Boston Marathon bombing victim urges SCOTUS to reinstate death penalty for Dzokhar Tsarnaev

Boston Marathon bombing victim urges SCOTUS to reinstate death penalty for Dzokhar Tsarnaev

The Supreme court announced Monday that it is set to consider whether to reinstate the death penalty for Dzokhar Tsarnaev, one of the two brothers responsible for the Boston Marathon bombing.

Marc Fucarile was standing next to the finish line when one of the bombs went off during the race in 2013. He was the last victim to be released from the hospital a little over three months after the event.

“I think he should get the death penalty,” Fucarile said of Tsarnaev. 

“If this doesn’t justify a death sentence, what does in our country?” he continued, “I have to put a leg on every day. I get in a wheelchair, put my prosthetic on. I’m in constant pain in my left leg, it’s a salvaged left limb, 80 percent burn on the lower half of my body. Shrapnel in my heart.”


Dzhokhar and his brother Tamerlan killed three people at the Marathon and injured 264 others. Dzhokar was ultimately convicted after Tamerlan Tsarnaev was killed in a shootout with police four days after the attack.

The case puts the Biden administration in a difficult position, with Joe Biden having stood firm in his opposition to the death penalty during his campaign for the presidency. 

In a press conference on Monday, press secretary Jen Psaki said “President Biden has made clear…that he has grave concerns about whether capital punishment…is consistent with the values that are fundamental to our sense of justice and fairness” she continued, “He’s also expressed his horror at…Tsarnaev’s actions…Any process for the death penalty policy moving forward, I don’t have any updates on that.”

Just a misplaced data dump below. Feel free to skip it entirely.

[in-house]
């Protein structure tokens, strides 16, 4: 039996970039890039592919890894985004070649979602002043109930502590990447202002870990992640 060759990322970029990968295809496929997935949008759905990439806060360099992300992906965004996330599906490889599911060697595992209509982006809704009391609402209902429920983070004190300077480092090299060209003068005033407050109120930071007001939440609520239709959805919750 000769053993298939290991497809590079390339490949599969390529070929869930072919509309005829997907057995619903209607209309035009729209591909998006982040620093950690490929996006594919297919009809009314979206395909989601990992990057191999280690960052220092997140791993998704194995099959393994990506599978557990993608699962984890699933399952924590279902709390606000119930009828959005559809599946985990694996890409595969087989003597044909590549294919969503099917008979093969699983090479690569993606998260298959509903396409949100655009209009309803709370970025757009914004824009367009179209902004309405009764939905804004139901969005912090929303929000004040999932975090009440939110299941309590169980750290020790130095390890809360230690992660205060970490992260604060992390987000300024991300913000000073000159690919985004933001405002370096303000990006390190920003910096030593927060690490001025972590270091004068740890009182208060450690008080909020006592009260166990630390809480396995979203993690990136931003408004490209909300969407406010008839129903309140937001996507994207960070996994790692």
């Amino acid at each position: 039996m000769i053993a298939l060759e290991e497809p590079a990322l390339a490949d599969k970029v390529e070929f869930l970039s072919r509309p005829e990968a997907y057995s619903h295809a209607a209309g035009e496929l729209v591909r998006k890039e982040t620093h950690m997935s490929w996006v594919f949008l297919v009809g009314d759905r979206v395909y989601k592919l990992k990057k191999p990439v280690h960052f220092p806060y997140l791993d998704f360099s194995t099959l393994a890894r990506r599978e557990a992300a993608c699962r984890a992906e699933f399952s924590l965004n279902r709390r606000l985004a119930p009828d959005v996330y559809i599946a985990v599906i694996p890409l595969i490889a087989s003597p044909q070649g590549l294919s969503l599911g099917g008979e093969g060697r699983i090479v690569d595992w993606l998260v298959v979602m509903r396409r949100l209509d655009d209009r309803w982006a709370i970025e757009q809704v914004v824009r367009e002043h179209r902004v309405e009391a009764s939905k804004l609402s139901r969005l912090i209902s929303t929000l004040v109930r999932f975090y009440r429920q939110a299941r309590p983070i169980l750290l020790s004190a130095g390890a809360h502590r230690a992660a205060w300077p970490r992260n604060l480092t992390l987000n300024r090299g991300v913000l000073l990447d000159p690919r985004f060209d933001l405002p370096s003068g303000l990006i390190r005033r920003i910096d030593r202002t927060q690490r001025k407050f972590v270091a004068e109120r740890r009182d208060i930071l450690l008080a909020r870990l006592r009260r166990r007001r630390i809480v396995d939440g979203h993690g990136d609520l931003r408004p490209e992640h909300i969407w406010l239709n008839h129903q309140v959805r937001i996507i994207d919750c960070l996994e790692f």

The decision to seek the death penalty in the case was made by the Obama administration, while Biden held the office of vice president.

In July 2020, the 1st U.S. Circuit Court of Appeals in Boston found that prospective jurors had not been properly vetted, and overturned the death penalty sentence handed to Tsarnaev in 2015. 

“Make no mistake: Dzhokhar will spend his remaining days locked up in prison, with the only matter remaining being whether he will die by execution,” wrote Judge O. Rogeriee Thompson in response to the ruling, “a core promise of our criminal justice system is that even the very worst among us deserves to be fairly tried and lawfully punished.”


In August of 2020, the DOJ under former president Trump brought the case to the Supreme Court, which, on Monday, agreed to hear the case in the fall of 2021. 

Fucarile just wants justice for himself and the other victims, and expressed his anger with, “living this again and again with the person or people responsible for what happened” he went on, “It’s sad that criminals…have more rights than the victims. It’s really sad and scary.”

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